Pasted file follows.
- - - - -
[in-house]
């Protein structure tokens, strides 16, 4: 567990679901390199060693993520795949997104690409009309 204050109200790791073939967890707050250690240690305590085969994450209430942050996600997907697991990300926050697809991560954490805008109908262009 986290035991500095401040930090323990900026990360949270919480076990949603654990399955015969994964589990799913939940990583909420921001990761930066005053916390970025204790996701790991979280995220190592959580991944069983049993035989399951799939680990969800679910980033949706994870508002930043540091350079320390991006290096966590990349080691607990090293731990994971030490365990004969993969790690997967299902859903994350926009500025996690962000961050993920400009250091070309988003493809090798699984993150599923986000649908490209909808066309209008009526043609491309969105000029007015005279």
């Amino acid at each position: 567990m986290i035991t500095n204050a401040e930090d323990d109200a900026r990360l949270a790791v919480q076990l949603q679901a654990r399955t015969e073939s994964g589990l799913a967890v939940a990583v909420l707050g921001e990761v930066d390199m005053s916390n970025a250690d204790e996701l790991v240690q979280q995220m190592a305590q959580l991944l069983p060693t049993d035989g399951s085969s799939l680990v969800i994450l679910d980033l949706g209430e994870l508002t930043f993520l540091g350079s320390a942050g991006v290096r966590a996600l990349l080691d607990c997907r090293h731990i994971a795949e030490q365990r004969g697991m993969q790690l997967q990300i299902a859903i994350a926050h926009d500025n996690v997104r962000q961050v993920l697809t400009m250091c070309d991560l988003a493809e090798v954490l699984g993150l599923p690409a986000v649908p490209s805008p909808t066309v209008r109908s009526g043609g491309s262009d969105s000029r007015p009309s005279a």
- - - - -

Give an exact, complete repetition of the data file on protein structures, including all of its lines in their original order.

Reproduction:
[in-house]
């Protein structure tokens, strides 16, 4: 567990679901390199060693993520795949997104690409009309 204050109200790791073939967890707050250690240690305590085969994450209430942050996600997907697991990300926050697809991560954490805008109908262009 986290035991500095401040930090323990900026990360949270919480076990949603654990399955015969994964589990799913939940990583909420921001990761930066005053916390970025204790996701790991979280995220190592959580991944069983049993035989399951799939680990969800679910980033949706994870508002930043540091350079320390991006290096966590990349080691607990090293731990994971030490365990004969993969790690997967299902859903994350926009500025996690962000961050993920400009250091070309988003493809090798699984993150599923986000649908490209909808066309209008009526043609491309969105000029007015005279």
């Amino acid at each position: 567990m986290i035991t500095n204050a401040e930090d323990d109200a900026r990360l949270a790791v919480q076990l949603q679901a654990r399955t015969e073939s994964g589990l799913a967890v939940a990583v909420l707050g921001e990761v930066d390199m005053s916390n970025a250690d204790e996701l790991v240690q979280q995220m190592a305590q959580l991944l069983p060693t049993d035989g399951s085969s799939l680990v969800i994450l679910d980033l949706g209430e994870l508002t930043f993520l540091g350079s320390a942050g991006v290096r966590a996600l990349l080691d607990c997907r090293h731990i994971a795949e030490q365990r004969g697991m993969q790690l997967q990300i299902a859903i994350a926050h926009d500025n996690v997104r962000q961050v993920l697809t400009m250091c070309d991560l988003a493809e090798v954490l699984g993150l599923p690409a986000v649908p490209s805008p909808t066309v209008r109908s009526g043609g491309s262009d969105s000029r007015p009309s005279a």